2. You Still Need to Save: While the upfront costs of renting are not as high as buying a home, there are still many fees associated. First and last month’s rent, a security deposit, and in some cities a broker’s fee may be required. Add that to moving costs, and it’s not cheap.

3. Pets can be a Problem: You know that your pitbull mix is the sweetest dog on the planet, but that won’t stop some apartment complexes from banning him (and you) from renting there. Even when pets are allowed, renters must also cover a noticeable pet deposit up front.

Which is Better: Renting or Owning a Home?

Bottom Line: Should You Rent or Buy Your Home?

There are many factors at play in the decision to rent or buy a home. It’s quite possible that your best decision five years ago is different than your decision today. And in another five years, you could want something else again.

But if you are looking at your finances today and thinking it may just be easier to rent, we urge you to take another look. A recent Fannie Mae study showed that only 37% of Americans believe that they have “significant equity” (greater than 20%), when in actuality 83% do. With homes appreciating at the current pace, it can be easy to build up equity quickly—making it easier than ever to Live the Life You Choose.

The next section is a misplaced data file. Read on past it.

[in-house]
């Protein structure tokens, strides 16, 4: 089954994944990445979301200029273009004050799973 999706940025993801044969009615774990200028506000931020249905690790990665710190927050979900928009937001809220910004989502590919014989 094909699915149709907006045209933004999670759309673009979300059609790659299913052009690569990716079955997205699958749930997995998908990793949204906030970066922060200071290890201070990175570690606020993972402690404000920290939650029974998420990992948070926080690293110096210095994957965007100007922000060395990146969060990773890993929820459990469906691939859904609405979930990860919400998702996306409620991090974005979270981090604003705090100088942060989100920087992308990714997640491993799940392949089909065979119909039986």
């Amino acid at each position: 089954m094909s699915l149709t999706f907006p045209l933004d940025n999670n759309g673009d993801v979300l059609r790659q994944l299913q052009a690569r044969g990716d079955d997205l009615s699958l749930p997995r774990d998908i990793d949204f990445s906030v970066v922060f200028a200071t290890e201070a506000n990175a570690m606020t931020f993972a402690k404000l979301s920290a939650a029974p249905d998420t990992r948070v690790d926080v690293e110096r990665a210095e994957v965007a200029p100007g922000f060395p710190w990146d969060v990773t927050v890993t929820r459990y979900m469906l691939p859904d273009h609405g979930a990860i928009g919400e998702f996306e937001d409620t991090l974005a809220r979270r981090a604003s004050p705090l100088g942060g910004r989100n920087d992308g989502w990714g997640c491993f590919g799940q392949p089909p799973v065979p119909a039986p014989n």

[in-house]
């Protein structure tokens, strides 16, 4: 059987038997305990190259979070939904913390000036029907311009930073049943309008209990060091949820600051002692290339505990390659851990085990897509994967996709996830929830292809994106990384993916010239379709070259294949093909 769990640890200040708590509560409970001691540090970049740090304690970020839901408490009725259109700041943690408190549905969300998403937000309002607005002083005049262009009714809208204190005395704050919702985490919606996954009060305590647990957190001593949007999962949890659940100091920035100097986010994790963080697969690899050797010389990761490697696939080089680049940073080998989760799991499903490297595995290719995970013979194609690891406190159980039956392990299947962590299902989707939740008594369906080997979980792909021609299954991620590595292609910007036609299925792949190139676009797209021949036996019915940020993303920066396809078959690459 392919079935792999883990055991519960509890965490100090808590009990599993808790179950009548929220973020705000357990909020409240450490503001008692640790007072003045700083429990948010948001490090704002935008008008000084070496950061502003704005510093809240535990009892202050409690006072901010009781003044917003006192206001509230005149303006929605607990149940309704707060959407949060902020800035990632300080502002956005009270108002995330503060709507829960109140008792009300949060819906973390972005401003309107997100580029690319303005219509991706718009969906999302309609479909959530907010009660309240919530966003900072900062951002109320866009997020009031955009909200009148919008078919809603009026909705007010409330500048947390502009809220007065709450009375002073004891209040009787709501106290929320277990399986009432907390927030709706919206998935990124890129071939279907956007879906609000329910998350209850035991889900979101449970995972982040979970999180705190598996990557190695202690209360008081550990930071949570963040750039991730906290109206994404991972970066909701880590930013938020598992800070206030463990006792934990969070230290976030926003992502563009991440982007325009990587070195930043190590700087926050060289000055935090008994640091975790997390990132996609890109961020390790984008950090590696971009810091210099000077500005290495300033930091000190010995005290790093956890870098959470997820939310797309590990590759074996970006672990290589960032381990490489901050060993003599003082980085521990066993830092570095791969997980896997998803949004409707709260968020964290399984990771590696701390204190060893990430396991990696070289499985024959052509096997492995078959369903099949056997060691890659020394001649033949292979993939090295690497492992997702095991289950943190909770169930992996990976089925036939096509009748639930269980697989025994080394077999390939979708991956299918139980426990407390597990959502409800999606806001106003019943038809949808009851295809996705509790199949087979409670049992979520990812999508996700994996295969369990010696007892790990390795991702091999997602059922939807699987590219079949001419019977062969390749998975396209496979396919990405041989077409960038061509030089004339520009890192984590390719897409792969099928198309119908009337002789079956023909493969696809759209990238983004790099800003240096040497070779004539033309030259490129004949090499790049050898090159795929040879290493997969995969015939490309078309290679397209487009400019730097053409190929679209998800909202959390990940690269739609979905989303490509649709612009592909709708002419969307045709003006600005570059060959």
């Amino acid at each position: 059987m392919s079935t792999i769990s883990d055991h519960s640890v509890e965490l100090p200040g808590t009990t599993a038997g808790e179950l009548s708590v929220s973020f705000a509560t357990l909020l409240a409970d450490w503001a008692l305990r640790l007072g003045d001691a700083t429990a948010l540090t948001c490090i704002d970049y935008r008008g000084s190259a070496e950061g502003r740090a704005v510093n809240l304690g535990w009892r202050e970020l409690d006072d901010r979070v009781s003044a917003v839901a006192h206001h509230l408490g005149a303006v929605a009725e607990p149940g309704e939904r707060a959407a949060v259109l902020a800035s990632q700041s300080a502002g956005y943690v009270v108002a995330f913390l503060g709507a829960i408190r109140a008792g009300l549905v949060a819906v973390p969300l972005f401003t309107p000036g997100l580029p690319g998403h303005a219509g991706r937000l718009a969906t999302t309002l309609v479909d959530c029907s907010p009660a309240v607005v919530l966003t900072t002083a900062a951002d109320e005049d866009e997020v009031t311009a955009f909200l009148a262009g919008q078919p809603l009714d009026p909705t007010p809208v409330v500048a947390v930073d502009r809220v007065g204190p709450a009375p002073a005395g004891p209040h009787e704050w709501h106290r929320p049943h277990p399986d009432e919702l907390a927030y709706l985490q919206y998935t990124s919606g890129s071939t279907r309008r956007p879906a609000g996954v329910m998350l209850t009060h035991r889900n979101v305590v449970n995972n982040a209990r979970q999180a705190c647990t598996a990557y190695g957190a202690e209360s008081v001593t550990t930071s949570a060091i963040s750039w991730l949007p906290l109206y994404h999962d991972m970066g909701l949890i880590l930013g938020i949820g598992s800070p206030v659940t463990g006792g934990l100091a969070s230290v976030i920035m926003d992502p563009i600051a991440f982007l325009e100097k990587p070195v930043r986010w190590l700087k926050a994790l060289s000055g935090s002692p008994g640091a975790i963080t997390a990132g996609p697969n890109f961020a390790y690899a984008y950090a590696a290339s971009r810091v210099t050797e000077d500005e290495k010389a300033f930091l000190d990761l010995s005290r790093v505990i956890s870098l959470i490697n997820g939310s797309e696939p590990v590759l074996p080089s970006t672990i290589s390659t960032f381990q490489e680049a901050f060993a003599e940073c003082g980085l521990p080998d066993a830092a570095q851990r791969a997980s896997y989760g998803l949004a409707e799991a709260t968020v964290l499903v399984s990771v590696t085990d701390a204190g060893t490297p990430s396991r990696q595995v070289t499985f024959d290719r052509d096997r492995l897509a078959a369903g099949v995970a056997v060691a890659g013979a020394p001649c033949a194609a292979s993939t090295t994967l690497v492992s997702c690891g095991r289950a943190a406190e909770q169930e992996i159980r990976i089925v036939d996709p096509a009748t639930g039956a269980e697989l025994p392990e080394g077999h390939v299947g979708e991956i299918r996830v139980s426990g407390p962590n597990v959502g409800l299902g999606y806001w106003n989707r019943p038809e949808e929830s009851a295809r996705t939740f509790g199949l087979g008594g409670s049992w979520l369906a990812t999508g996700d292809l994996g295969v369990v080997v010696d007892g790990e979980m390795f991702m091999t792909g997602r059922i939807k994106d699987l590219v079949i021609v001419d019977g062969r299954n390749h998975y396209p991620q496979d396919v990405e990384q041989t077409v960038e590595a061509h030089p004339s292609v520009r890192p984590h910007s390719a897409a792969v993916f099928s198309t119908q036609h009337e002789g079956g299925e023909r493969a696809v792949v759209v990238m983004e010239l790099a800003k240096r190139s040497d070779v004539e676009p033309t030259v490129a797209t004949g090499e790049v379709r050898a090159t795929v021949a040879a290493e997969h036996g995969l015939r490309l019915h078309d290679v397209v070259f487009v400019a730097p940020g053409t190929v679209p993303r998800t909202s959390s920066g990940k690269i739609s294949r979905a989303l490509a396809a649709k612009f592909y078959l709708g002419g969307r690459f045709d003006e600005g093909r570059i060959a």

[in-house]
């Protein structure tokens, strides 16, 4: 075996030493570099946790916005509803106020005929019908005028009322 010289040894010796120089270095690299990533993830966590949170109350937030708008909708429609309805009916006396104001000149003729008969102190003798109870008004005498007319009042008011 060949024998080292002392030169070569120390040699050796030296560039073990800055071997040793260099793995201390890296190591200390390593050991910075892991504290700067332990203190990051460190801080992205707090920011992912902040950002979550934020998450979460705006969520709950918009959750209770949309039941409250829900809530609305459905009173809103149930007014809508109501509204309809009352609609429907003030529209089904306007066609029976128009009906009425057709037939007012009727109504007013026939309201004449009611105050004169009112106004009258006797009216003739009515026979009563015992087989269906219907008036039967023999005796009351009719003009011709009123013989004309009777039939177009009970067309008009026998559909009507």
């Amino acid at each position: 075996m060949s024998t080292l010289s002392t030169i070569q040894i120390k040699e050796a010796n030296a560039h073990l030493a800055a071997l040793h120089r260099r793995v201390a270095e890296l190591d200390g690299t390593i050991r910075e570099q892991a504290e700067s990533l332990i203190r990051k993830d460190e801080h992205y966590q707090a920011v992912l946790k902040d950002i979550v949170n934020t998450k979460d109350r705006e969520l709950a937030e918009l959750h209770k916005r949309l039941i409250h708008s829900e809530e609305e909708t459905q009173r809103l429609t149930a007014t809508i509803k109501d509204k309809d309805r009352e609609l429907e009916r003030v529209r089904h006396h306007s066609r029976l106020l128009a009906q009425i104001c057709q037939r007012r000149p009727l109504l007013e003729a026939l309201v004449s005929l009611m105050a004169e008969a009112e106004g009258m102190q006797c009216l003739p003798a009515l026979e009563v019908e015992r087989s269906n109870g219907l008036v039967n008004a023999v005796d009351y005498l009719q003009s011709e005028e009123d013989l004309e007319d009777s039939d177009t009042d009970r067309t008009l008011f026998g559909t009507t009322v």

All real estate is local. In order to make confident real estate decisions, we believe it is important for you to have timely and neighborhood-specific information. The professional real estate agents at Beverly-Hanks & Associates are here to help you make informed decisions about purchasing real estate. Contact us today to speak with an agent about buying homes and land in Western North Carolina.